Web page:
Dejarne Bourne is an artist. Some examples of her work include “Polyphemus,” a six-inch ceramic sculpture recalling an Easter Island statue with one eye, and “A Rotting Bride,” a short video about the naiveté of young women disillusioned by marriage. Both were on display at ASU’s Gallery 100 during the spring 2010 semester as part of the Herberger Institute for Design and the Arts senior exhibition — the extraordinary result of four years of hard work.
Bourne graduated in May 2010 with a bachelor’s degree in art and a concentration in intermedia, a program that integrates disparate forms of art such as performance, sculpture and digital animation. But Bourne says she wouldn’t even have attended ASU were it not for the Horejsi Family Scholarship she received. “My parents told me I could go anywhere in the country as long as I could find financial support, so this offered the opportunity to go to ASU,” Bourne says.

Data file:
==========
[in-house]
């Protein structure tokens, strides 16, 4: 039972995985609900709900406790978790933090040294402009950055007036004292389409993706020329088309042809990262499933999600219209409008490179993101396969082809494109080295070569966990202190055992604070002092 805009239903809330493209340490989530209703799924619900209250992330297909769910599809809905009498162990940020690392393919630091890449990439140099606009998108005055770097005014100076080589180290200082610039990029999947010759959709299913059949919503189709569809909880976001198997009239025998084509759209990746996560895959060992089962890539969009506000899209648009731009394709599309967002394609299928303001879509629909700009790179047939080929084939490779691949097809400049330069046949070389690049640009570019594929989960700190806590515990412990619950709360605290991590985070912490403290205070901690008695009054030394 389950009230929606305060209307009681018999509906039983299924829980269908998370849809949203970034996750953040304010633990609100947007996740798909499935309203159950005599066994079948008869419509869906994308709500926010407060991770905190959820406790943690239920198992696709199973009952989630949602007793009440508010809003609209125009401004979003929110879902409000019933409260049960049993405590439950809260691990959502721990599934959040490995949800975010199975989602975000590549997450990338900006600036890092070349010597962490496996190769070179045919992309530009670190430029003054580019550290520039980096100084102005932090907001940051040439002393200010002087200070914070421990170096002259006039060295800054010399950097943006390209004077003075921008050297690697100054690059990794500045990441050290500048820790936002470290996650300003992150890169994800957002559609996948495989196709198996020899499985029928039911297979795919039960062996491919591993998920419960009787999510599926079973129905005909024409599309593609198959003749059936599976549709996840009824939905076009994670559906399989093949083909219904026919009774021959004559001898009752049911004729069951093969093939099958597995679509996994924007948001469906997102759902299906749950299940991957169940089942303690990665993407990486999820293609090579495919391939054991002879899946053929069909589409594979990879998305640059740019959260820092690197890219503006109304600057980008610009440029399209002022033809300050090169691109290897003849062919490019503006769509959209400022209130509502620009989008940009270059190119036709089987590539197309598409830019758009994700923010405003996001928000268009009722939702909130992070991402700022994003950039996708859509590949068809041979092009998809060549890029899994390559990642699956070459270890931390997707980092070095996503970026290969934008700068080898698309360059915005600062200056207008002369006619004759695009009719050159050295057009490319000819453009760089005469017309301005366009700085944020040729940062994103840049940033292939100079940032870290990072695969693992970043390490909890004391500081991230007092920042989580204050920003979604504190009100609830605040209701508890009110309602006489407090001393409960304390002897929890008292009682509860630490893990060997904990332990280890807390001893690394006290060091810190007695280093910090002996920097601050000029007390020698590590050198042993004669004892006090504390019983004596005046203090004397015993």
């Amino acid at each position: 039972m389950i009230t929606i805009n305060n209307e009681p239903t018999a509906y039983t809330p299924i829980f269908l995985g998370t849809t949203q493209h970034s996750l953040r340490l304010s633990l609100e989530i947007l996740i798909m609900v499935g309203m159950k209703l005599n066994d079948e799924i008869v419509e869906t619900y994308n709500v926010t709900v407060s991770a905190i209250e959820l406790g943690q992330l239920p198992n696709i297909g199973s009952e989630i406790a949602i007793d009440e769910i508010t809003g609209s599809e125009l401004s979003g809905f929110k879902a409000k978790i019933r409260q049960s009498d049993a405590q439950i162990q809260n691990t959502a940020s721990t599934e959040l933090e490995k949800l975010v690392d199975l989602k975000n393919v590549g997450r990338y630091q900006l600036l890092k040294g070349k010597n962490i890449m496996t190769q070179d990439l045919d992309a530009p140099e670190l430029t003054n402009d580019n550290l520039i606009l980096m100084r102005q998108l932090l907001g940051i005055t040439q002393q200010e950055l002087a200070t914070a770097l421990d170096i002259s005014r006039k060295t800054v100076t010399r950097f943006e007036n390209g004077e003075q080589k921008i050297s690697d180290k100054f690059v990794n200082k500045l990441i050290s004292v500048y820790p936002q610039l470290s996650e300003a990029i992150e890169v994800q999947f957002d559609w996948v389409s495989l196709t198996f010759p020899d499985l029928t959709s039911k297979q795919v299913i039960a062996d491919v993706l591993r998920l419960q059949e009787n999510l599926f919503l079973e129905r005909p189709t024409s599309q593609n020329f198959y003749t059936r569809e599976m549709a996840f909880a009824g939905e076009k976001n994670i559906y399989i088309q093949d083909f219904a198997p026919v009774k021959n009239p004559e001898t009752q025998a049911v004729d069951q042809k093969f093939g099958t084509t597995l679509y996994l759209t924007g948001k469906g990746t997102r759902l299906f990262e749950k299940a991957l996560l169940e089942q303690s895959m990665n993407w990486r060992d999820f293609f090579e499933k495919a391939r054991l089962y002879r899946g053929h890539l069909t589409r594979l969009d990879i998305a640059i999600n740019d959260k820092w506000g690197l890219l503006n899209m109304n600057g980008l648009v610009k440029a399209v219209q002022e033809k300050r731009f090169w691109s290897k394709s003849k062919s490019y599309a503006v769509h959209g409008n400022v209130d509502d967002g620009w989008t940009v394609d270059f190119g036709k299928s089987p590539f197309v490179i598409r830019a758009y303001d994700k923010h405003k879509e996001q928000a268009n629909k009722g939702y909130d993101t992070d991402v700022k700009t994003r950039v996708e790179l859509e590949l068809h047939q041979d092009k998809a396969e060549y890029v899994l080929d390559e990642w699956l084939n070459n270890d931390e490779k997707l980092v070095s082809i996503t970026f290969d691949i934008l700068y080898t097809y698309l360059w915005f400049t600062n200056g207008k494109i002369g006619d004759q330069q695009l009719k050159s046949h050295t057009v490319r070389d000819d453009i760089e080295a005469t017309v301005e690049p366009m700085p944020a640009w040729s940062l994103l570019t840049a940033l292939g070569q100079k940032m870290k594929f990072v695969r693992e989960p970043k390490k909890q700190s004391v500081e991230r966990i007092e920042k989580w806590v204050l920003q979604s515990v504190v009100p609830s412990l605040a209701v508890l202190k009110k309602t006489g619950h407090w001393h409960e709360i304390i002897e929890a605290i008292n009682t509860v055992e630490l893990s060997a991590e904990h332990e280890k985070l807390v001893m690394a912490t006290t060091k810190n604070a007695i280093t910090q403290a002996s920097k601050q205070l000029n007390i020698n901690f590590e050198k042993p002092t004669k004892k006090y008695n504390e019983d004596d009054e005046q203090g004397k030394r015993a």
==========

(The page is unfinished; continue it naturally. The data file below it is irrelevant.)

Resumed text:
“I was incredibly relieved when I got it,” she says. “I didn’t have to worry about gathering enough to cover tuition year after year.” The scholarship also gave her wiggle room to use her own funds to broaden her horizons. In summer 2008, she took a study-abroad trip to Paris, during which her professors insisted she integrate into the French culture. Bourne and her fellow students bought and cooked food from open-air markets, traveled on foot all over the city and interacted with locals. It’s something she says she never would have experienced without her scholarship.
Bourne writes a yearly letter to the Horejsi family to inform them of her studies and thank them for the assistance they’ve provided. “My scholarship has motivated me,” she says. “Someone else has invested in my education, so there’s no slacking off.” When Bourne graduated, she invited the Horejsi family to attend the ceremony. She continues her education at San Francisco’s Academy of Art University, where she plans to get her master’s degree in visual effects and animation. “I’ll continue reaching as far as I can,” Bourne adds.